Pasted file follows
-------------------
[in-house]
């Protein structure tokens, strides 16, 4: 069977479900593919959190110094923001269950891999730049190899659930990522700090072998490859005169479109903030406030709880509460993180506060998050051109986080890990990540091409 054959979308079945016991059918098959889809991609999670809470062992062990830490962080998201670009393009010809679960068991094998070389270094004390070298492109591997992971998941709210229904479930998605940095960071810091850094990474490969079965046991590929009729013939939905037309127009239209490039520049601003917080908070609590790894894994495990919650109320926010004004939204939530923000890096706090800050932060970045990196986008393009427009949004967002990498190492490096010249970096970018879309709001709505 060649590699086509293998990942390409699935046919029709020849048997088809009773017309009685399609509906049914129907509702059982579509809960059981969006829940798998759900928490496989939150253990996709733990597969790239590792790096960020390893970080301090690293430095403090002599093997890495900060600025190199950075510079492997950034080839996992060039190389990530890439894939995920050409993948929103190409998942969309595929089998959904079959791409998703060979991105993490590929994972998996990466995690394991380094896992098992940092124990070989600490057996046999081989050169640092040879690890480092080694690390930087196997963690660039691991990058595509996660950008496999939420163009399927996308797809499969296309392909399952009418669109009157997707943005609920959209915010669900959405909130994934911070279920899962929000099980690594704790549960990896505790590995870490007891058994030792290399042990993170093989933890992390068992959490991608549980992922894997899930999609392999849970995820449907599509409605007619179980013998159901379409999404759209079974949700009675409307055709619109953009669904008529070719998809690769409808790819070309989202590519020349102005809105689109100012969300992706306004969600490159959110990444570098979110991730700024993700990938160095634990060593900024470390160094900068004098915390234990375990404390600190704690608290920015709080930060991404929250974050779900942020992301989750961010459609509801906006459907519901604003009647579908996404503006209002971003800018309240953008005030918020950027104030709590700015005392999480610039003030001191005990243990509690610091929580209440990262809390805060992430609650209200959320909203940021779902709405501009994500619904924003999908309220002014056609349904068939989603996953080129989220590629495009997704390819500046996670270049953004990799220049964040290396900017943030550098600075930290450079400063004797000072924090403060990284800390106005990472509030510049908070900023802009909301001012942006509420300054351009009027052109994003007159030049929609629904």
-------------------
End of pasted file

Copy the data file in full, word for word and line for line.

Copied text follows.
[in-house]
């Protein structure tokens, strides 16, 4: 069977479900593919959190110094923001269950891999730049190899659930990522700090072998490859005169479109903030406030709880509460993180506060998050051109986080890990990540091409 054959979308079945016991059918098959889809991609999670809470062992062990830490962080998201670009393009010809679960068991094998070389270094004390070298492109591997992971998941709210229904479930998605940095960071810091850094990474490969079965046991590929009729013939939905037309127009239209490039520049601003917080908070609590790894894994495990919650109320926010004004939204939530923000890096706090800050932060970045990196986008393009427009949004967002990498190492490096010249970096970018879309709001709505 060649590699086509293998990942390409699935046919029709020849048997088809009773017309009685399609509906049914129907509702059982579509809960059981969006829940798998759900928490496989939150253990996709733990597969790239590792790096960020390893970080301090690293430095403090002599093997890495900060600025190199950075510079492997950034080839996992060039190389990530890439894939995920050409993948929103190409998942969309595929089998959904079959791409998703060979991105993490590929994972998996990466995690394991380094896992098992940092124990070989600490057996046999081989050169640092040879690890480092080694690390930087196997963690660039691991990058595509996660950008496999939420163009399927996308797809499969296309392909399952009418669109009157997707943005609920959209915010669900959405909130994934911070279920899962929000099980690594704790549960990896505790590995870490007891058994030792290399042990993170093989933890992390068992959490991608549980992922894997899930999609392999849970995820449907599509409605007619179980013998159901379409999404759209079974949700009675409307055709619109953009669904008529070719998809690769409808790819070309989202590519020349102005809105689109100012969300992706306004969600490159959110990444570098979110991730700024993700990938160095634990060593900024470390160094900068004098915390234990375990404390600190704690608290920015709080930060991404929250974050779900942020992301989750961010459609509801906006459907519901604003009647579908996404503006209002971003800018309240953008005030918020950027104030709590700015005392999480610039003030001191005990243990509690610091929580209440990262809390805060992430609650209200959320909203940021779902709405501009994500619904924003999908309220002014056609349904068939989603996953080129989220590629495009997704390819500046996670270049953004990799220049964040290396900017943030550098600075930290450079400063004797000072924090403060990284800390106005990472509030510049908070900023802009909301001012942006509420300054351009009027052109994003007159030049929609629904």